Military Significant Others and Spouse Support -
Results 1 to 3 of 3

Thread: NFCU Website Cloned.

  1. Livin~Lovin~Laughin
    KarmaRocks's Avatar
    KarmaRocks is offline
    Join Date
    Jun 2009

    NFCU Website Cloned.

    Be very careful linking to your NFCU accounts via any emails or by googling NFCU. The site was spoofed and is capturing your log in info. It has been taken down but just be aware of this potential. This is what is being put out at work:

    BLUF: DISA has notified IA about a duplicate of the Navy Federal Credit Union recently created and registered in DNS. The web page, which originates in Bucharest, Romania, has the potential for collecting bank credentials and passwords. Although no traffic has been reported coming from or to the site, your IA office urges caution when accessing Navy Federal Credit Union via a search engine or e-mail. Only use links and web addresses that you know and trust.

    A screen shot of the site looks very much like the original one but the URL is a bit off. It looks like "myaccounts-navyfcu-org-cgi-bin-log[.]tk. It's also missing the Coast Guard part of the banner.


    It is very easy to clone a real website and does not take a skilled developer long to produce a very professional-looking, but malicious site.


    Use your instincts and common sense. Check for presence of an address, phone number and/or email contact – often indications that the website is genuine. If in doubt, send an email or call to establish authenticity. Check that the website’s address seems to be genuine by looking for misspellings, extra words, characters or numbers or a completely different name from that you would expect the business to have. Roll your mouse pointer over a link to reveal its true destination, displayed in the bottom left corner of your browser. Beware if this is different from what is displayed in the text of the link from either another website or an email. If there is NO padlock in the browser window or ‘https://’ at the beginning of the web address to signify that it is using a secure link, do not enter personal information on the site. Websites which request more personal information than you would normally expect to give, such as user name, password or other security details IN FULL, are probably malicious. Avoid ‘pharming’ by checking the address in your browser's address bar after you arrive at a website to make sure it matches the address you typed. This will avoid ending up at a fake site even though you entered the address for the authentic one – for example ‘eebay’ instead of ‘ebay. Always get professional advice before making investment decisions. Sites that hype investments for fast or high return – whether in shares or alleged rarities like old wine, whisky or property – are often fraudulent. Be wary of websites which promote schemes that involve the recruitment of others, receiving money for other people or advance payments. If you are suspicious of a website, carry out a web search to see if you can find out whether or not it is fraudulent. Be wary of websites that are advertised in unsolicited emails from strangers.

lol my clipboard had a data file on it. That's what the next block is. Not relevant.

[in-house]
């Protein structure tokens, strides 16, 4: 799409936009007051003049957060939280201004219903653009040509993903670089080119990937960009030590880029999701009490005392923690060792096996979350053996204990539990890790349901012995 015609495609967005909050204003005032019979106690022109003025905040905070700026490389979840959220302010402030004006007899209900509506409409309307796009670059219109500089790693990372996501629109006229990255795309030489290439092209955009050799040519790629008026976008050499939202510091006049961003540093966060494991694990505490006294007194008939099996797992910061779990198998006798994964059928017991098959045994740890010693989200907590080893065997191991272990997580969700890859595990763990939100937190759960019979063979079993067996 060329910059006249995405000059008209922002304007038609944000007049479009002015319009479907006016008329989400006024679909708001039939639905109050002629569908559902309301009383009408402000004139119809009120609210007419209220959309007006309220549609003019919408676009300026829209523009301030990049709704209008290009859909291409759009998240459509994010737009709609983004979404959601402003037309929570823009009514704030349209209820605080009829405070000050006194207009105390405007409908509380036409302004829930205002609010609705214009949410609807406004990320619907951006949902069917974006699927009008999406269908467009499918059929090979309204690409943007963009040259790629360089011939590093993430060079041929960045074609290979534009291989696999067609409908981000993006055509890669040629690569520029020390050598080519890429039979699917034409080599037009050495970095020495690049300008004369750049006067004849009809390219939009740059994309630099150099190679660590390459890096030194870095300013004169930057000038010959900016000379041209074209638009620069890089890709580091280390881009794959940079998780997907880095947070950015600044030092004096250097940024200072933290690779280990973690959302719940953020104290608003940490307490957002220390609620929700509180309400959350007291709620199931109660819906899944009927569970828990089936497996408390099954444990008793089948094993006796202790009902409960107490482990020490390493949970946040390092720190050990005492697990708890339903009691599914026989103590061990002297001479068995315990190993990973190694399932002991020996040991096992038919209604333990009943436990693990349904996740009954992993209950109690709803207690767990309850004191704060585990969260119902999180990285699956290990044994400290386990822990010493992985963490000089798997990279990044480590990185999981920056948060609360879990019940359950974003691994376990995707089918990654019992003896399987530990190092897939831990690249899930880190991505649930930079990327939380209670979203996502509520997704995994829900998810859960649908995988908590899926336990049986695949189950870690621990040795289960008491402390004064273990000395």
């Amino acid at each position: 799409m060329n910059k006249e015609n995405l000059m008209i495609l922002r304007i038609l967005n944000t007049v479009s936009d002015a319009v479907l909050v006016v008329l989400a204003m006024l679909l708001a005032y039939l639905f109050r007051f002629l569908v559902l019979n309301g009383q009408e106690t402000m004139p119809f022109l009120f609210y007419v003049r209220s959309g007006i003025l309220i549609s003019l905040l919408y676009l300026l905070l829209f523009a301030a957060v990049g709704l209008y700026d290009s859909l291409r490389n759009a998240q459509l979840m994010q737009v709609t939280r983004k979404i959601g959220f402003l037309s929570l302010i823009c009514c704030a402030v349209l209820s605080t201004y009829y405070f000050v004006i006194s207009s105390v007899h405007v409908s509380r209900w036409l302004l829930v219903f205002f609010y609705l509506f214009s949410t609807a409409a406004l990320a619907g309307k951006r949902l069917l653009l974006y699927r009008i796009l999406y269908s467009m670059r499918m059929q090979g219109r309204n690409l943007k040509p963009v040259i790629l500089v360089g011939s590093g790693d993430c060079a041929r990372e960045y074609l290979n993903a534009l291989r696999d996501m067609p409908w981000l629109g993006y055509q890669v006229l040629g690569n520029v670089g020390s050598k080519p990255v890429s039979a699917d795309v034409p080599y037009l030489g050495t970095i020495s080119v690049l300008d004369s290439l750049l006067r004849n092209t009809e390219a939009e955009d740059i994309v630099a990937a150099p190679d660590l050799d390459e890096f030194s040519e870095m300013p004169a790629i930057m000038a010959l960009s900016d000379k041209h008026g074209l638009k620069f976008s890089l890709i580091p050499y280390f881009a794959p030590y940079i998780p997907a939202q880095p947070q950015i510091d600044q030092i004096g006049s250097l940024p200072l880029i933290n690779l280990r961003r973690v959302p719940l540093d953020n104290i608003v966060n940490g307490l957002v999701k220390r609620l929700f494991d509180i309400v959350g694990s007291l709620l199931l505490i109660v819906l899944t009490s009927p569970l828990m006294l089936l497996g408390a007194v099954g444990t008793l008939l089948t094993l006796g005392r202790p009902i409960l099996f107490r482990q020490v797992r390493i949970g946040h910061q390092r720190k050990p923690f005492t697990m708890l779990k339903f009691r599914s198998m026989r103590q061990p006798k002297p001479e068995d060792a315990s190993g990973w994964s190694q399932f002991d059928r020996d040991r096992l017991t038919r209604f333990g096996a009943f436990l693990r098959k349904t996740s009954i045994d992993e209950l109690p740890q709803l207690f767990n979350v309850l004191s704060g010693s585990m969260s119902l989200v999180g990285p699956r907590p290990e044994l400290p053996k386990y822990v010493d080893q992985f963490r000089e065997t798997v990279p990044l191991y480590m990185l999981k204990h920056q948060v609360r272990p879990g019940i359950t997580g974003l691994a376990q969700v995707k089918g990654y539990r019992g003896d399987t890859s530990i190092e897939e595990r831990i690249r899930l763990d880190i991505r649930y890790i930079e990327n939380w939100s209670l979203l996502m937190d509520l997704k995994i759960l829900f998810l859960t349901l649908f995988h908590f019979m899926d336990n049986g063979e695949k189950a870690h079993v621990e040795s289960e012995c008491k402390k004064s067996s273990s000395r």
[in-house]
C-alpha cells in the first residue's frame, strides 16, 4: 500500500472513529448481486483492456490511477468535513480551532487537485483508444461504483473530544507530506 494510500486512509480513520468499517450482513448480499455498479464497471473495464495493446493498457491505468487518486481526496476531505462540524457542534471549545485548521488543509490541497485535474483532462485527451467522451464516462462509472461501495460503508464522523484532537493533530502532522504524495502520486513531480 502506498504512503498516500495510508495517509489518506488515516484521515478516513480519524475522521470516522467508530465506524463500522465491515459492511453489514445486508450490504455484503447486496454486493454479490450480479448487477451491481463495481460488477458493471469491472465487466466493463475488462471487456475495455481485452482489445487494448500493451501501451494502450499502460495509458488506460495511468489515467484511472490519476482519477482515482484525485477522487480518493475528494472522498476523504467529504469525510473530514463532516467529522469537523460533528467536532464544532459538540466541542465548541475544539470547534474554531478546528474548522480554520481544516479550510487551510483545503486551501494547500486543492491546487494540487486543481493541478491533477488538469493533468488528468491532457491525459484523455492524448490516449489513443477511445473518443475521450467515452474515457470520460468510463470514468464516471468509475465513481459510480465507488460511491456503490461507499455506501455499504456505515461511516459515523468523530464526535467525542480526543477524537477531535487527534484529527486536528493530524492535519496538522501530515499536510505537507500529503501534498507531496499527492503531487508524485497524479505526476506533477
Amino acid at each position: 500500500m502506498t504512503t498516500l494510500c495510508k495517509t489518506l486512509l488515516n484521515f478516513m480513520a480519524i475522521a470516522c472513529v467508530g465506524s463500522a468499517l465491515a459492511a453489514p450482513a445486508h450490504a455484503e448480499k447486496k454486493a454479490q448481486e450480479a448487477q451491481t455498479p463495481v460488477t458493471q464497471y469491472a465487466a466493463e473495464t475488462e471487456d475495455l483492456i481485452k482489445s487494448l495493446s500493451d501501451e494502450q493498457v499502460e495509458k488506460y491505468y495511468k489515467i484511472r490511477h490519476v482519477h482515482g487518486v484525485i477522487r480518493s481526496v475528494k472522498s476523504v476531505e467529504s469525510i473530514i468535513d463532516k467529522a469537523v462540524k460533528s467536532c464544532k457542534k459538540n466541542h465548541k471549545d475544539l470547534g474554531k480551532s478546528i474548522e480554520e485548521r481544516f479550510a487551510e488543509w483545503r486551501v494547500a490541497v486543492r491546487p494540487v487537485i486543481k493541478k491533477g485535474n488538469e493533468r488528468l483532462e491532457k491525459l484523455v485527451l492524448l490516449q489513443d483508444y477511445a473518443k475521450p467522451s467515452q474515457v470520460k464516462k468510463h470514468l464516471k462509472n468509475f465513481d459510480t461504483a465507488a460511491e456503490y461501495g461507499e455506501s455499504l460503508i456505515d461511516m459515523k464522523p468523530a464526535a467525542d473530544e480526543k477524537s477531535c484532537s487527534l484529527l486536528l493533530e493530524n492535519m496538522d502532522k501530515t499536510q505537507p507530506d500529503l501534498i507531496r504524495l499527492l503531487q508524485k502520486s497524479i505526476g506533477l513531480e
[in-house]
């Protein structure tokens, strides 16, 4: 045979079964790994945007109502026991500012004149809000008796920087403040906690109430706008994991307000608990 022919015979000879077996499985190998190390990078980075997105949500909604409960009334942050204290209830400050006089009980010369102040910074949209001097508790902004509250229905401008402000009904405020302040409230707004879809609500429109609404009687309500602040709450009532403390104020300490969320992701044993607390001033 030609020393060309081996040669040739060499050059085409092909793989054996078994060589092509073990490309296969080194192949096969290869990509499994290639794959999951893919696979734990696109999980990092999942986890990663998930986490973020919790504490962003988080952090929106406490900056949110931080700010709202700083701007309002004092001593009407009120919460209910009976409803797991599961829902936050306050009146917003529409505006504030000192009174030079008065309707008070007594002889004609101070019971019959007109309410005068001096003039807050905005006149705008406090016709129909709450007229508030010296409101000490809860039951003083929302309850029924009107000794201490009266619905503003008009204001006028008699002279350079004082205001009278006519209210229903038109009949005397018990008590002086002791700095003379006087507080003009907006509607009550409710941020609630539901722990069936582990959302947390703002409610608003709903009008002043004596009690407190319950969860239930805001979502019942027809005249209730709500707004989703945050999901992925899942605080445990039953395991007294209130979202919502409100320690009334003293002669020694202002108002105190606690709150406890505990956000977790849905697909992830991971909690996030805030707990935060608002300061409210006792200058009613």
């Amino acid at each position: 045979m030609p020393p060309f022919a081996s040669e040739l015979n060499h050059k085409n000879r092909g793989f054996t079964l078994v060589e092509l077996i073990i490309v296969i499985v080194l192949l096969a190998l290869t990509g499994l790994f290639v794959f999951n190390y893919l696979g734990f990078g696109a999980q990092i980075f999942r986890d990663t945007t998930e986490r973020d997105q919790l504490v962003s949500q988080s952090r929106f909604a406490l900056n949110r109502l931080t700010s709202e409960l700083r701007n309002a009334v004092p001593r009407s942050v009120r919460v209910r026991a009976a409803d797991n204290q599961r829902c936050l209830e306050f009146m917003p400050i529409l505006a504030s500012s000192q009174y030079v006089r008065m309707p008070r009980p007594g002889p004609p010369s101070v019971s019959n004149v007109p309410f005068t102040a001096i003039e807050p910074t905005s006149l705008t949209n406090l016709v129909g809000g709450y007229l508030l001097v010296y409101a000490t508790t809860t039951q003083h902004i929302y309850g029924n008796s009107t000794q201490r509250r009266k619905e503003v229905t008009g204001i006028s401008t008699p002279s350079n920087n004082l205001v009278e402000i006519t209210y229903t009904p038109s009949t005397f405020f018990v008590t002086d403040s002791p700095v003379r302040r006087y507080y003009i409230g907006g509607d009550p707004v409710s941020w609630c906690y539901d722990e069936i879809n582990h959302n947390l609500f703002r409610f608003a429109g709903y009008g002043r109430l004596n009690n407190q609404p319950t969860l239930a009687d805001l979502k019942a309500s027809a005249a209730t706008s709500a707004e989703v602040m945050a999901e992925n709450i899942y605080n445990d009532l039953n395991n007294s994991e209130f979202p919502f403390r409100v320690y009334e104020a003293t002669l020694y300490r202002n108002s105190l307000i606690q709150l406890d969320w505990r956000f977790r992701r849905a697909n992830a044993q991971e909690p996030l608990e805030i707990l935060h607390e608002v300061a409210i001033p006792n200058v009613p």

Before entering private information such as passwords or credit card details on a website, you can ensure that the link is secure in two ways:

    There should be a padlock symbol in the browser window frame, that appears when you attempt to log in or register. Be sure that the padlock is not on the page itself ... this will probably indicate a fraudulent site. The web address should begin with ‘https://’. The ‘s’ stands for ‘secure’. The above indicate that the website owners have a digital certificate that has been issued by a trusted third party, such as VeriSign or Thawte, which indicates that the information transmitted online from that website has been encrypted and protected from being intercepted and stolen by third parties.

    When using websites that you do not know, look for an Extended Validation (or EV-SSL) certificate, which indicates that the issuing authority has conducted thorough checks into the website owner. The type of certificate held can be determined by clicking the padlock symbol in the browser frame which will launch a pop-up containing the details.

    Do also note that the padlock symbol does not indicate the merchant’s business ethics or IT security.


    Cookies are files on your computer, smartphone or tablet that websites use to store information about you between sessions. Most of the time they are innocuous – carrying out tasks such as keeping track of your username so that you don't have to log into a website every time you visit it, and storing your usage preferences. However, some are used to track your browsing habits so that they can target advertising at you, or by criminals to build a profile of your interests and activities with a view to fraud.